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From Banking and Finance Law Daily, September 11, 2017

Equifax data breach fallout continues; arbitration clause in credit monitoring service criticized

By Colleen M. Svelnis, J.D.

The industry is still responding to the news of a massive data breach involving more than 143 million Americans who may have had their personal information compromised. The breach, announced by Equifax on Sept. 7, lasted from mid-May through July and exposed the consumers to identify theft. The information accessed primarily includes names, Social Security numbers, birth dates, addresses, and driver’s license numbers. In addition, credit card numbers for approximately 209,000 U.S. consumers, and certain dispute documents with personal identifying information for approximately 182,000 U.S. consumers, were accessed. Equifax discovered the unauthorized access on July 29, 2017, and engaged an independent cybersecurity firm that has been conducting a comprehensive forensic review to determine the scope of the intrusion, including the specific data impacted (see Banking and Finance Law Daily, Sept. 8, 2017).

The Consumer Financial Protection Bureau published an informational blog post highlighting identity theft protection and listed signs consumers can look for as well as steps to take if they are the victim of identity theft. These steps include putting a security freeze on your credit report, and instituting a fraud alert. In addition, the post describes how identity and credit monitoring services work.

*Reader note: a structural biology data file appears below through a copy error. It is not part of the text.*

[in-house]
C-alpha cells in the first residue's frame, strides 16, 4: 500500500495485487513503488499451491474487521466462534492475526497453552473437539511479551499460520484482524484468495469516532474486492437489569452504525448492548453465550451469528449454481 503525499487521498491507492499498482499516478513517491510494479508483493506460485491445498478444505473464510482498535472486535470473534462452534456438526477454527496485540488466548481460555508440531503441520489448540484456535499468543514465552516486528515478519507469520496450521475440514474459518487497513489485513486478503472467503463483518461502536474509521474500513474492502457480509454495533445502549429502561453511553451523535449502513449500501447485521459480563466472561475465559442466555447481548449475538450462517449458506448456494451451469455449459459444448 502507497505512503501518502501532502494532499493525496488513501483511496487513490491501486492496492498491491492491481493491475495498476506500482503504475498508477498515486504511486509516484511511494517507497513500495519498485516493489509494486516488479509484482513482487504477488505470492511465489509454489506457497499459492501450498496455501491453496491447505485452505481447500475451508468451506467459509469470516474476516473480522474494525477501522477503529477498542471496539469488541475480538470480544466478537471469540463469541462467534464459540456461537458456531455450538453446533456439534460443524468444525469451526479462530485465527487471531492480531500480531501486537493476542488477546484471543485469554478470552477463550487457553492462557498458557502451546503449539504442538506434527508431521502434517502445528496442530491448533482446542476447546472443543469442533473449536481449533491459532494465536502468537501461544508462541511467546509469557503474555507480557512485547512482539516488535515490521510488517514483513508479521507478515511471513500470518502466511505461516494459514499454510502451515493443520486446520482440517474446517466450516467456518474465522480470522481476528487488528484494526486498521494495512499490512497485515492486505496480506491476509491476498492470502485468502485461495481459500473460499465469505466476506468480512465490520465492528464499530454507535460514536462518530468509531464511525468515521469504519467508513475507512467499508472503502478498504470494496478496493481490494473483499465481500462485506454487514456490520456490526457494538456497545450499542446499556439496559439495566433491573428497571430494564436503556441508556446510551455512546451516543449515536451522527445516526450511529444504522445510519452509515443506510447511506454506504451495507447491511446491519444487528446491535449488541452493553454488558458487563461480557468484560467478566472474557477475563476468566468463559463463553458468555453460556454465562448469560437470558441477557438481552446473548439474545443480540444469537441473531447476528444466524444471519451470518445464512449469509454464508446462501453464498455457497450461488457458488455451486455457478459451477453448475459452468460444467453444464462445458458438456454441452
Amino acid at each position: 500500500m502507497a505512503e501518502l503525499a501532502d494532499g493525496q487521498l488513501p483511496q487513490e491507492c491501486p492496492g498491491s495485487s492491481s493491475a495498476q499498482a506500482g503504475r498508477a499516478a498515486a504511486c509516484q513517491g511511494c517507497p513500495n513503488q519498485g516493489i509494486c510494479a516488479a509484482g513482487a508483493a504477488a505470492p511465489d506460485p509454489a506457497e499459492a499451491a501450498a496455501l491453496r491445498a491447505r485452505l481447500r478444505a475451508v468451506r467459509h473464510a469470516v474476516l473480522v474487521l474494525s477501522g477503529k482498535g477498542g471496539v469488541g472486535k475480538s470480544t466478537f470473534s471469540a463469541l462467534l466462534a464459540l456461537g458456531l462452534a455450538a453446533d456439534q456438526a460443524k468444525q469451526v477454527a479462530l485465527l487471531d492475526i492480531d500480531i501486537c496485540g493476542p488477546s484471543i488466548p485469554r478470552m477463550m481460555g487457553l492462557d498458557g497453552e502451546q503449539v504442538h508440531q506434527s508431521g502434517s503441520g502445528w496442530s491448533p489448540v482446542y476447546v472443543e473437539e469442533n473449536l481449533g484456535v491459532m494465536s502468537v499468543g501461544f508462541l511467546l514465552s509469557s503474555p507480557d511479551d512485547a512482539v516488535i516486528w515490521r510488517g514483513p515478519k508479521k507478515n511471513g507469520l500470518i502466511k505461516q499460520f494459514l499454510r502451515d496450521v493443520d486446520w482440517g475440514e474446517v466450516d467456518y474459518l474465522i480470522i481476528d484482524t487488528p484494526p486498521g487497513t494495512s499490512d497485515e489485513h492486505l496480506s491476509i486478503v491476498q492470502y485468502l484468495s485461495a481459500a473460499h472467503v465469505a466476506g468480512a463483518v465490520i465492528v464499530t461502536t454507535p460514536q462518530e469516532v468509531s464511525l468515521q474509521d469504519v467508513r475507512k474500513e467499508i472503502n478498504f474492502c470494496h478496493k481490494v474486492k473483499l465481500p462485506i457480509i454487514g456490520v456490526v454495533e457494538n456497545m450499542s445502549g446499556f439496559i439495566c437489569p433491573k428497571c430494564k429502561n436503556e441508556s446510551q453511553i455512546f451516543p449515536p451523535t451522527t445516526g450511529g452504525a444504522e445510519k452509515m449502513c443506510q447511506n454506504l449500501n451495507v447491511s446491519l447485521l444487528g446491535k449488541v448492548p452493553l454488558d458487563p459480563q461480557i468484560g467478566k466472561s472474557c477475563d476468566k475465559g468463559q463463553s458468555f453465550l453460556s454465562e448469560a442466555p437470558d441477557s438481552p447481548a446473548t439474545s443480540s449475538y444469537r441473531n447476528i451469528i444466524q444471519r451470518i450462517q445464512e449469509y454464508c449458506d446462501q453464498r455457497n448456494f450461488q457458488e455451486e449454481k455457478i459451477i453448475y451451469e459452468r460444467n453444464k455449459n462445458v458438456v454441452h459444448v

Controversial arbitration clause. News that Equifax included arbitration clauses in the terms of use agreement customers must agree to when signing up for free credit monitoring and identify protection services for victims of the breach led industry associations and members of Congress to respond. Senator Sherrod Brown (D-Ohio), Ranking Member of the Committee on Banking, Housing, and Urban Affairs, has asked Equifax to immediately remove forced arbitration from all services offered to customers following the data breach. "This is just one more example why the Consumer Financial Protection Bureau’s rule banning forced arbitration is badly needed to protect the rights of working Americans," said Brown. "If Equifax is genuine about wanting to protect customers, it must remove forced arbitration immediately from TrustedID and any other services offered to victims of the data breach," he continued.

Competitive Enterprise Institute Vice President Jim Harper commented on the Equifax data breach, declaring that Equifax’s response to the breach "fell short to begin with," and demanded that Equifax "get rid of the arbitration clause from this agreement." Harper pointed out that its "unclear in the agreement whether or not Equifax also intends to bar victims of the data breach from joining class action lawsuits."